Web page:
Comment & Analysis

Nuncio proved himself as a ‘can-do’priest
Albania is a regional Church that Archbishop Brown gets to sculpt

Archbishop Charles Brown.

When it was announced that our Papal Nuncio was being dispatched to Albania, there was shock that firstly the nuncio was leaving after only five years and secondly, Albania! Some in Church circles saw Machiavellian motivations behind the appointment by the Vatican. There is a tendency here in Ireland to see everything the Vatican does as straight out of a Da Vinci Code-style novel and have little grasp of the fact that Ireland isn’t a major player for the Catholic Church on a daily basis.

Speaking to a former senior Irish diplomat recently I was quite taken by a non-Church view of the appointment.

Albania, from a secular diplomatic point of view, is not a punishment posting. It’s on the border of one of the oldest divisions, Western and Eastern Christianity. It is also a mainly Muslim country and how Islam and Muslim communities fit within Western Europe is a huge issue, not to mention the Church’s position on dialogue with Islam. It’s also the Balkans and is an area fraught with regional tensions and pressures.

Finally, it is a post-communist state, so the Catholic Church there and its communities need to be nurtured, so who better than a nuncio who has proved his pastoral instincts in Ireland, visiting every parish, known for a friendliness and openness that surprised many from a former ‘CDF man’.  As a relatively young ambassador, Albania is a regional Church that Charles Brown gets to sculpt and not some cozy posting to gain weight on the diplomatic dinner circuit.

So rather than being shafted, the Vatican might just have handed the Albania posting to a talented can-do priest who has proven himself with skills that are needed in his new post, which incidentally, is a short hop from Rome.

 

Fr Flannery’s disbelief After 2,000 years of Christianity of course we should question our faith and there are very few if any forums to do this in. However I’m not sure priests broadcasting their theological doubts are being fair to the non-theologically literate in the pews trying to live out their faith in difficult times.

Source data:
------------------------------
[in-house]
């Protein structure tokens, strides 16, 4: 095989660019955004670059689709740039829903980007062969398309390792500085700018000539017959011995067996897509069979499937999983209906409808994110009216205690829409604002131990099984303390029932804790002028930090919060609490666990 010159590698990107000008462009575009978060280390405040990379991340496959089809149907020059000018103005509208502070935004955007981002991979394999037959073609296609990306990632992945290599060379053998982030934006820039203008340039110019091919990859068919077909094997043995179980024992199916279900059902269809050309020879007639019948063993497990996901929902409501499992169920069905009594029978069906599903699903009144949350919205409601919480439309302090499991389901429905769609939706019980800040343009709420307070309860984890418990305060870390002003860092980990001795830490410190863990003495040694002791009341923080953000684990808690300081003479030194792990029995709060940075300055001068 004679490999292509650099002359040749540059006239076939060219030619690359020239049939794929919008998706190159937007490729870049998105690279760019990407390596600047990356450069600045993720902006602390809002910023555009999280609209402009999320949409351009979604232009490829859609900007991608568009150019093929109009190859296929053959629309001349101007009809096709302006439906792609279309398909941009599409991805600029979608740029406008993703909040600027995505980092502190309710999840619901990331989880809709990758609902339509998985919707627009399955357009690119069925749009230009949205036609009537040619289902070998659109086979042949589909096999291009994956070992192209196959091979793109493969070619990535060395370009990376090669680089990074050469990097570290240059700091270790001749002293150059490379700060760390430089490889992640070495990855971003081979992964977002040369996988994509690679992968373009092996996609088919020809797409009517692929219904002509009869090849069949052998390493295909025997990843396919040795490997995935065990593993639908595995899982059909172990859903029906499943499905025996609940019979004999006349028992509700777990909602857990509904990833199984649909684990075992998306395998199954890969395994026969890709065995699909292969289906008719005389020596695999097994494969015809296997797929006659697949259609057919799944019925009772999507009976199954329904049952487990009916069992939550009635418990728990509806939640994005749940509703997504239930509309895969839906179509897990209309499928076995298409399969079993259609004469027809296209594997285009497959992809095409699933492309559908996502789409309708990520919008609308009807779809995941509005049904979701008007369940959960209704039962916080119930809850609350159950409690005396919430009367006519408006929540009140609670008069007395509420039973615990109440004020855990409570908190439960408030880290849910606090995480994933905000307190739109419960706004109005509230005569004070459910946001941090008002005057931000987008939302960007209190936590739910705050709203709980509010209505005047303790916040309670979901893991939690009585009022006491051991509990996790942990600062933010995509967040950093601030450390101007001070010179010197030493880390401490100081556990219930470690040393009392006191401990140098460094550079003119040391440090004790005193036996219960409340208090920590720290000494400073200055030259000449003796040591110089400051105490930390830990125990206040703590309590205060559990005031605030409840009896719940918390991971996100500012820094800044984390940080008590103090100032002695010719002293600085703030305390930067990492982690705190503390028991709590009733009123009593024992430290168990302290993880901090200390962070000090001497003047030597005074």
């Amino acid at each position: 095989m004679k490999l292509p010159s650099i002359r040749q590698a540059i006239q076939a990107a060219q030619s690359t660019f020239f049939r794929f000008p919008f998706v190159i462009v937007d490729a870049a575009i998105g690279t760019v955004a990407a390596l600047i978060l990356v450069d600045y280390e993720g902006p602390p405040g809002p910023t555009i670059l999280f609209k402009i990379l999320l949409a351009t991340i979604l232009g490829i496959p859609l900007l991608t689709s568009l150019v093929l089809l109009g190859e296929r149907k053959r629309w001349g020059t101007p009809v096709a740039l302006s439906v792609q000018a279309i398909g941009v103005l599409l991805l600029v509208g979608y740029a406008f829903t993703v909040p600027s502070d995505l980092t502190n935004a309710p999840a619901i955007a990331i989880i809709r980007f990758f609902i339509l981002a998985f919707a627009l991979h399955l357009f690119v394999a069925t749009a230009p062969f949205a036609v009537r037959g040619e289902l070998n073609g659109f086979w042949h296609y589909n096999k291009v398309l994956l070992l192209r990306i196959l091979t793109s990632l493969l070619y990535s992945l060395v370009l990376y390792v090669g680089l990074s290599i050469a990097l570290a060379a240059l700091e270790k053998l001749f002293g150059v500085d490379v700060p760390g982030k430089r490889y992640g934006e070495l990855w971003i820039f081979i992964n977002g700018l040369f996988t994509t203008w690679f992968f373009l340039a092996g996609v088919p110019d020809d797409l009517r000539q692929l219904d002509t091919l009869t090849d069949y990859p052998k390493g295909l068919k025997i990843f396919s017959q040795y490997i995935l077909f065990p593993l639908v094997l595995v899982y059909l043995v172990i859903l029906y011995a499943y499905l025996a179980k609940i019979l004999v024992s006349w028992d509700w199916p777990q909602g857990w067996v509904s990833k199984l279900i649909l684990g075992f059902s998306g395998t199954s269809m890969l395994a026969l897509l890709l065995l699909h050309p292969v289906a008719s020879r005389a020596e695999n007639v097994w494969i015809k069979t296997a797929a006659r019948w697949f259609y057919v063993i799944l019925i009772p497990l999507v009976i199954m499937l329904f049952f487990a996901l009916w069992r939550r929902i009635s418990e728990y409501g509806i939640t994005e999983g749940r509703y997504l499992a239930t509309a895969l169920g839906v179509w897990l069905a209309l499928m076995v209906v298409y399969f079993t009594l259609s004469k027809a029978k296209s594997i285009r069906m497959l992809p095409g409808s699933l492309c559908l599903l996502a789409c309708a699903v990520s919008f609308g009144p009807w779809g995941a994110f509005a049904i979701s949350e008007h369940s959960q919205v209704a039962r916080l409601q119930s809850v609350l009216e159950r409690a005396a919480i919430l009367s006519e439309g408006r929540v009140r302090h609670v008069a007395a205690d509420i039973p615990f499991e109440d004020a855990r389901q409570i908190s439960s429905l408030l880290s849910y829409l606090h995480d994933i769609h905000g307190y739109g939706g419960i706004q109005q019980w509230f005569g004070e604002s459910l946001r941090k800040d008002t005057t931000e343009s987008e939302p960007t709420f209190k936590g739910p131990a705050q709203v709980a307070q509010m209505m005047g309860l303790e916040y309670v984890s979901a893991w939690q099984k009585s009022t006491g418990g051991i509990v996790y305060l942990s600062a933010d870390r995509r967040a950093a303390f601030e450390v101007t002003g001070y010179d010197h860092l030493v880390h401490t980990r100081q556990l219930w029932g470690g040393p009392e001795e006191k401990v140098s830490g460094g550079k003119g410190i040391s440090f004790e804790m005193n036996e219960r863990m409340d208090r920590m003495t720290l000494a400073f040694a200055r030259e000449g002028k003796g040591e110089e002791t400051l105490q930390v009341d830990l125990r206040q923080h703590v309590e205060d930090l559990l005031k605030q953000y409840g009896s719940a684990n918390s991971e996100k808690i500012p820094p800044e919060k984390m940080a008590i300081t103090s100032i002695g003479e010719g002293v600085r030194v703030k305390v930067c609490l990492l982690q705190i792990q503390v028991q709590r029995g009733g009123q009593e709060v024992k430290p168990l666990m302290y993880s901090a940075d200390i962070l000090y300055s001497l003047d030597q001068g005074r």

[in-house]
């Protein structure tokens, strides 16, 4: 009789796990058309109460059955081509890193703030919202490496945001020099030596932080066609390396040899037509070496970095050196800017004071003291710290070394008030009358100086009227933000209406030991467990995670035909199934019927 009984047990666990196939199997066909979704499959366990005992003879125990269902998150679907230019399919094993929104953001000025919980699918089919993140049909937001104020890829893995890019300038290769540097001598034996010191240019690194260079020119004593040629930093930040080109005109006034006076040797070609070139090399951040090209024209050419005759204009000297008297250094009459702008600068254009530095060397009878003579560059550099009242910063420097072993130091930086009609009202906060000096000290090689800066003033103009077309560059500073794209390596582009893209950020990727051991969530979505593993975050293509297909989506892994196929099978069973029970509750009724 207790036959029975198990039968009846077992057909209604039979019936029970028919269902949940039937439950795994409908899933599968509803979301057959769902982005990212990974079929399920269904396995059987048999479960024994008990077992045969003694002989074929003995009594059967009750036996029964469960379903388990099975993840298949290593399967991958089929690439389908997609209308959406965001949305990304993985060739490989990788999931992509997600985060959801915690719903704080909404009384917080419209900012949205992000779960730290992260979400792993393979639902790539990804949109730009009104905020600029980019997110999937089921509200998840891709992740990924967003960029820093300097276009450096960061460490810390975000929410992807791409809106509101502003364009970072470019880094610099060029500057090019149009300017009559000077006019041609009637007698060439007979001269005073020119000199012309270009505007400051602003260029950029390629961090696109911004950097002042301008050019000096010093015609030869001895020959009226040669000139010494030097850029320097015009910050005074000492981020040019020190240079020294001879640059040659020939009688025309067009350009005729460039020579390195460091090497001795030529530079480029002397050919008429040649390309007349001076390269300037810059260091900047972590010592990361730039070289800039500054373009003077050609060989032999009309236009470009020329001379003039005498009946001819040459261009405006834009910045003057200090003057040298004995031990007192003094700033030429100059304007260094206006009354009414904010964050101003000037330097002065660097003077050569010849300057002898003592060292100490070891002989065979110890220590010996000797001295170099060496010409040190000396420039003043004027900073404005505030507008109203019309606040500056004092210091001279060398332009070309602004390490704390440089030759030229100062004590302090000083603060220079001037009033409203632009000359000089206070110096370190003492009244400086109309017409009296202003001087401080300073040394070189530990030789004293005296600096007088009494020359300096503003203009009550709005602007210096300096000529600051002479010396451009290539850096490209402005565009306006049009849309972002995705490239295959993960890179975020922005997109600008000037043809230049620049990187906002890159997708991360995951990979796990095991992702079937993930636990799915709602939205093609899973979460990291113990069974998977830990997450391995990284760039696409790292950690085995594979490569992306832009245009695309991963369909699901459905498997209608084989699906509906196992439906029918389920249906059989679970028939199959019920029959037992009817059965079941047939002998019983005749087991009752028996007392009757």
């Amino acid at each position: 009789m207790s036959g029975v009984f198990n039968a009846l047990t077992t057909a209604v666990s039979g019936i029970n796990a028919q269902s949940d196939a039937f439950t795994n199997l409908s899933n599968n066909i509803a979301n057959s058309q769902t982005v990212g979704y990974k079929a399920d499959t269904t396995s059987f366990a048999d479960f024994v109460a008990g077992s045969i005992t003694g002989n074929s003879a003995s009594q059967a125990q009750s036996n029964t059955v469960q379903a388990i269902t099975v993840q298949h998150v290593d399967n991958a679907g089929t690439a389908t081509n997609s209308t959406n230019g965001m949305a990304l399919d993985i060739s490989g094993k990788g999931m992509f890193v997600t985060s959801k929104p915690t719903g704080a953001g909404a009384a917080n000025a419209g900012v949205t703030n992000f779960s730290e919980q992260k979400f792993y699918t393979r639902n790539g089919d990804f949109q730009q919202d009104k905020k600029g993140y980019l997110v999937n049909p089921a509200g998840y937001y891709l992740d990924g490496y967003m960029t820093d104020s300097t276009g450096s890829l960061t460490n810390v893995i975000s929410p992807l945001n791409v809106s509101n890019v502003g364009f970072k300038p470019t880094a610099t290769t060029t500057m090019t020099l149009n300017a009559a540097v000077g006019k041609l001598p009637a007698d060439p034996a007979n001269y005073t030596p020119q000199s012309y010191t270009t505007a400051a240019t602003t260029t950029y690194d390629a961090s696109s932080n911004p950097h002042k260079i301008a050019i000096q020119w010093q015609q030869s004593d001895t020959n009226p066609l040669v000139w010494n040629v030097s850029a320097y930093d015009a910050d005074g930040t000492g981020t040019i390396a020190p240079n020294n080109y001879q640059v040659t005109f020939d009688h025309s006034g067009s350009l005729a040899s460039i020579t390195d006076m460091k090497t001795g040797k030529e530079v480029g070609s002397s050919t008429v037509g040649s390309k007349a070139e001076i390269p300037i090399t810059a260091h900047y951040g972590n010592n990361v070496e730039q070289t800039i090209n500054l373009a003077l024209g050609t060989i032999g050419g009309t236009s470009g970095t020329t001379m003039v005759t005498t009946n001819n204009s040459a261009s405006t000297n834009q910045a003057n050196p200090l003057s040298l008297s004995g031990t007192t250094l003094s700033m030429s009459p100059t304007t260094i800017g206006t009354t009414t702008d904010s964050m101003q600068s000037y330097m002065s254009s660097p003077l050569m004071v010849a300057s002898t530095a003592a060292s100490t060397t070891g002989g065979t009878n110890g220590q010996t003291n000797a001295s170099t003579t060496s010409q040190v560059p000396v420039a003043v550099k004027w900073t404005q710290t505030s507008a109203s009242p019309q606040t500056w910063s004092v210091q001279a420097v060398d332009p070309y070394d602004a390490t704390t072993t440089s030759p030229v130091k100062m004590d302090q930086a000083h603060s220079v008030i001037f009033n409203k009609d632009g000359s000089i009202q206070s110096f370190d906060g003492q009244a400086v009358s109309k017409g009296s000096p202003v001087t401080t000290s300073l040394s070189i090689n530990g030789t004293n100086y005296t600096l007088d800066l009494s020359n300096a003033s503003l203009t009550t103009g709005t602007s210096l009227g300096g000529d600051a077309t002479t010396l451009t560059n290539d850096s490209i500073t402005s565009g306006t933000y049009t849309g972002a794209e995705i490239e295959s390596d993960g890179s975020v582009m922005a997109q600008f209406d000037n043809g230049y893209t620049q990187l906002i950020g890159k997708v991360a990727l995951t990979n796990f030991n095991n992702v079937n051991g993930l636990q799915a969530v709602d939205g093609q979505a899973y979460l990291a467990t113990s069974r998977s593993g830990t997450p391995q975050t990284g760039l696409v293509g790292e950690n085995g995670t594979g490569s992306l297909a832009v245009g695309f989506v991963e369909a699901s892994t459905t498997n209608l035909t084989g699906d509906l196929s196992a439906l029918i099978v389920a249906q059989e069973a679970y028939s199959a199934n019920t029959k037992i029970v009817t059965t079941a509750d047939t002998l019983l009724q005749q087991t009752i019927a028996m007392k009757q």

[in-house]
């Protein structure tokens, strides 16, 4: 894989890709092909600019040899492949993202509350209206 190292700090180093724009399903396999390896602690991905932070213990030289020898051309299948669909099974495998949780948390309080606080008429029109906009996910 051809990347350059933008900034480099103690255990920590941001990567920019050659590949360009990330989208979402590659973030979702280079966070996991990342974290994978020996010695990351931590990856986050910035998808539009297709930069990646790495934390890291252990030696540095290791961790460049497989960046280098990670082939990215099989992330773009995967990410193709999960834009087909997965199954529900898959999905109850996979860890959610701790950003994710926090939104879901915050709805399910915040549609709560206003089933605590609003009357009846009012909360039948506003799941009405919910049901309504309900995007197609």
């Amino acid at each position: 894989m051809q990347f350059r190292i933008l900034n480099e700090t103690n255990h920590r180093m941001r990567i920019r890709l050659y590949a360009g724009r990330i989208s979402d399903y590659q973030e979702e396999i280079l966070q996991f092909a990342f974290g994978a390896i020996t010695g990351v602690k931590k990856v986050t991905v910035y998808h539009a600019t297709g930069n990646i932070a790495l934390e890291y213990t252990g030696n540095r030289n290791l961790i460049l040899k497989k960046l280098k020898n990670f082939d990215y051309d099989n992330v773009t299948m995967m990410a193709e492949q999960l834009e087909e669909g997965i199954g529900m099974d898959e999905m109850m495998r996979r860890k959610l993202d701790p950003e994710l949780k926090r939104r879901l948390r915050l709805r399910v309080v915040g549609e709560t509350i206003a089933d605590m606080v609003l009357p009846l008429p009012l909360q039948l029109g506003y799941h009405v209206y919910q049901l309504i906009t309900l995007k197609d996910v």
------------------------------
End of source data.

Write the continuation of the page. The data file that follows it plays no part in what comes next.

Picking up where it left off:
Redemptorist Fr Tony Flannery says that young people are walking away from Christianity because the dogmas such as the virgin birth are incredible and amount to children’s stories. I can’t disagree more.

Young people aren’t walking away because Catholic teaching is incredible, they can’t reject what they don’t know. They are walking away because they were never instructed properly at all! In the Letters of Cyril, Bishop of Jerusalem (c.315-386) we have one of the earliest accounts of how candidates were introduced to the rituals and doctrines of the Church.

It was only after a long road of initiation and after Baptism that they were introduced to ‘dogmas’ as it was believed it would only make sense to them afterwards.

‘Belief’ in the modern sense did not come in to it as Karen Armstrong writes in her bestseller A Case for God. Faith was purely a matter of commitment and practical living.

The early Church knew that the ‘dogmas’ would sound ridiculous to the uninitiated and be rejected and were therefore kept secret.

 

Faith in science

Interestingly Fr Tony Flannery says religion has lost out with its ‘children’s stories’ to science. Again, not true. In science we are asked to believe in black holes, string theory, dark matter, theories and probabilities, all of which are based on mathematical calculations that may not ultimately add up.

Physicists are, however, at home with unknowing and some even believe it can lead us closer to God than religion can. They call this mystery. We too call ours a ‘mystery of faith’.

Religion was never supposed to provide easy answers, allied to art its purpose was to help us live creatively, peacefully and even with joy as Karen Armstrong writes “with realities for which there were no easy explanations and problems that we could not solve”.

Was Mary a virgin all her life Fr Flannery asks with incredulity – well, we do know that she was a mother, who watched her son undergo a horrific death while he forgave the people who did it, and had a kind word for his fellow condemned, and worried who would take care of his mother. Ponder that level of love next time you look at the stars.

 

*Garry O’Sullivan is a former Editor of The Irish Catholic.